Which is shorthand for VAR CHAR CHAR ?

I suppose it could, but it seems a curious (ab)use of the (intent of the) dictionary mechanism. Primitive built-in types are notionally special in most languages and I'd be inclined to preserve that here, if only to avoid readability issues from (mis)using it, along with practical implementation parsing issues from INT/INTEGER, CHAR/CHARACTER, RAT/RATIONAL, BOOL/BOOLEAN being reserved words. (I don't recall whether they're still reserved words in Rel or not.)

Thanks Dave.  Your answers are as expected.  I've seen the subsequent discussions with Erwin and dandl.

I can't see anything wrong with the proposal but I have to say I don't feel at all enthusiastic about it and it's certainly not to my personal taste.  Providing a shorthand for defining types that have a single possrep with a single component doesn't seem to be of much benefit.  I'm more disturbed by allowing the type to be omitted in variable/attribute/parameter/possrep component definitions.  It seems just as likely to lead to some confusion as to be of any real benefit, considering that solutions to the problem at hand are already fairly easily available in TD and Rel.

I'm now wondering why Tobega advanced that "type attribute" idea in the first place.  What perceived deficiency in TTM or TD was it supposed to address?

Hugh

 

I can't speak for Tobega, but the goal of my DICTIONARY proposal is to make it easy to create to create schemas with distinct attribute types where they should be distinct, the same attribute types where they should be the same, and all attribute types distinct from the built-in types even if they're using the built-in types.

Arguably, for proper type safety, that's what we should always do.  Defining attributes like Customer_ID and Product_ID and Quantity all as INTEGER is abominable -- though in the real world of SQL, commonplace -- and DICTIONARY is intended to make it easy to stop doing it badly and easy to start doing it right. (The same rationale presumably applies to distinct types in some SQL implementations.)

I presume Tobega (though, again, I can't speak for him) intended the same thing, but approaches it a different way.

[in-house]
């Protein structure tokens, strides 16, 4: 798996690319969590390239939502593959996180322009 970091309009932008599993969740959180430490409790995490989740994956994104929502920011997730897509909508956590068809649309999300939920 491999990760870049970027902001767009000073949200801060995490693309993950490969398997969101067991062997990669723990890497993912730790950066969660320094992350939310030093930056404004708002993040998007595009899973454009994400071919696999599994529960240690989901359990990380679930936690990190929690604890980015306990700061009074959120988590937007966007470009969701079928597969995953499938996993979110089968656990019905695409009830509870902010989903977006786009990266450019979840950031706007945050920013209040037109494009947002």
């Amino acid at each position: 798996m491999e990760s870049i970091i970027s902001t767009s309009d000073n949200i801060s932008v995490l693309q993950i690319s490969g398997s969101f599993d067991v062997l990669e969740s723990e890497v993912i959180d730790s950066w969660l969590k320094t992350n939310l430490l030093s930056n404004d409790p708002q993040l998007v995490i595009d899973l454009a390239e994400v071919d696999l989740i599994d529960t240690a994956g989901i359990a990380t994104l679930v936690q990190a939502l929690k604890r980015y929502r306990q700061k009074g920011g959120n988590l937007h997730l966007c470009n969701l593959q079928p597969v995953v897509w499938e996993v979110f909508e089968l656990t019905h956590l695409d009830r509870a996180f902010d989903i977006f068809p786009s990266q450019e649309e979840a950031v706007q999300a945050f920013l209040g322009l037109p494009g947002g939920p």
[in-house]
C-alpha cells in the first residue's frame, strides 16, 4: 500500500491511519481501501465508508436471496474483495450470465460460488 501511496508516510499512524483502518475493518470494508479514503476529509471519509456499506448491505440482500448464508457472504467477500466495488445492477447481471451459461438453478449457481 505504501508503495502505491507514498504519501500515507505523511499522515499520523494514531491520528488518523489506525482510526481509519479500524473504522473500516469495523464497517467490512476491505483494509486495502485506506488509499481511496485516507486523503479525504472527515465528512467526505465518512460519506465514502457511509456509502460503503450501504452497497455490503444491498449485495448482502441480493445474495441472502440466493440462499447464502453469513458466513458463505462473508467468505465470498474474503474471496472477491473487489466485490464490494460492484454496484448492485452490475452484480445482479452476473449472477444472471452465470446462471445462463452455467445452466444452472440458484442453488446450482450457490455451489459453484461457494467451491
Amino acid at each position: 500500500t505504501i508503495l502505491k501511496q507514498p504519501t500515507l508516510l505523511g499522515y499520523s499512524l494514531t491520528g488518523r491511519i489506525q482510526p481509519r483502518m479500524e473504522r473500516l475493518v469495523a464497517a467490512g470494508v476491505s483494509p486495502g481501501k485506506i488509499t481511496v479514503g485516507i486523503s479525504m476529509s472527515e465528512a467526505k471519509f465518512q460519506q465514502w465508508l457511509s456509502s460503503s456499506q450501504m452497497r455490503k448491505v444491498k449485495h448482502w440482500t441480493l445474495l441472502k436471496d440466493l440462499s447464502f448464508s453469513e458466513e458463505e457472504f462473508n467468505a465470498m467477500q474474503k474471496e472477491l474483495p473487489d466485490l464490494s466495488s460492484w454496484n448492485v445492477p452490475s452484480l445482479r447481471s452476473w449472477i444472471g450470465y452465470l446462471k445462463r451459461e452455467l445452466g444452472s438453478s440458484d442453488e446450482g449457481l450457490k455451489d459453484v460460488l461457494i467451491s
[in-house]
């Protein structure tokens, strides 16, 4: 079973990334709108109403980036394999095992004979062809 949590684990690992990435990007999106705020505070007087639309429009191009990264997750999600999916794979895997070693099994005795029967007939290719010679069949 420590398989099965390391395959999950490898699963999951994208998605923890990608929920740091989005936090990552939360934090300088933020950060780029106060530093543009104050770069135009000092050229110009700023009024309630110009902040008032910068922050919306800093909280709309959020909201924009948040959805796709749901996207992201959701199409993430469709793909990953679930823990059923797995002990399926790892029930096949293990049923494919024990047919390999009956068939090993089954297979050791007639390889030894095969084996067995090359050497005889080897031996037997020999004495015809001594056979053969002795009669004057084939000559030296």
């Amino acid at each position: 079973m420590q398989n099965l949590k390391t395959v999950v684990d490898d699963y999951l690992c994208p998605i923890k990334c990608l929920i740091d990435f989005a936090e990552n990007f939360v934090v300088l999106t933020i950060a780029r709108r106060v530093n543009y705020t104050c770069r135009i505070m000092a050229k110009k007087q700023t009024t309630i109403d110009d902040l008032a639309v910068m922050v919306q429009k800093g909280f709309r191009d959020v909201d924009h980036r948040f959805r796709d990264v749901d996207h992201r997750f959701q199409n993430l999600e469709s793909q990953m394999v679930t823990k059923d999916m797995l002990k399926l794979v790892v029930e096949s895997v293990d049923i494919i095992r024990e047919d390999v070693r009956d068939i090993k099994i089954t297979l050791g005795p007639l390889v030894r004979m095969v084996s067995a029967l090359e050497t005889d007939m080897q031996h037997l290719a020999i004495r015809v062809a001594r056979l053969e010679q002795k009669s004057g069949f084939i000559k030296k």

But, yes, you can do exactly the same thing without DICTIONARY. Simply define and use the approach where I've shown what DICTIONARY is shorthand for. That's what I tend to do, anyway.

The deficiency in Tutorial D is that it's rather laborious to do it the right way and all too easy to do it the wrong way (just use INT and CHAR and BOOL and RATIONAL for everything), so  it would be nice -- pedagogically, polemically (kind of...), and practically -- to have a construct (DICTIONARY) that strongly encourages (but doesn't require) you to do it the right way all the time.

Yes, I know about the motivation but I don't think you've justified the additional feature: omission of type name in declarations that use a dictionary type.  That's the bit I'm most bothered about and I don't see what it's got to do with the main problem.

It falls naturally out of having the DICTIONARY -- why would you redundantly specify the type again in a heading or variable/parameter declaration when you've already specified it once in the dictionary?

It's part of the reason for having the DICTIONARY -- so you can specify desired attributes just by name, rather than name-and-type. For a large schema, it can become quite tedious to specify the CUSTOMER_ID CUSTOMER_ID (<identifier> <type>) every time you declare a CUSTOMER_ID attribute, given CUSTOMER_ID is always going to be (or should be!) of type CUSTOMER_ID.

Likewise, for a large program, it can become quite tedious to specify CUSTOMER_ID CUSTOMER_ID every time you declare a CUSTOMER_ID variable or parameter, given it's always going to be (or should be!) of type CUSTOMER_ID.

And it discourages the user from taking the lazy way out and declaring CUSTOMER_ID as CHAR wherever CUSTOMER_ID appears. It discourages the user from making the mistake of declaring CUSTOMER_ID as CUSTOMER_ID in this relvar and INT in that relvar (or as CHAR in this relvar and INT in that relvar.)

Obviously, you can simply explicitly create a CUSTOMER_ID type and specify it wherever you declare a CUSTOMER_ID variable, parameter or attribute, but DICTIONARY makes it easier to write and get right.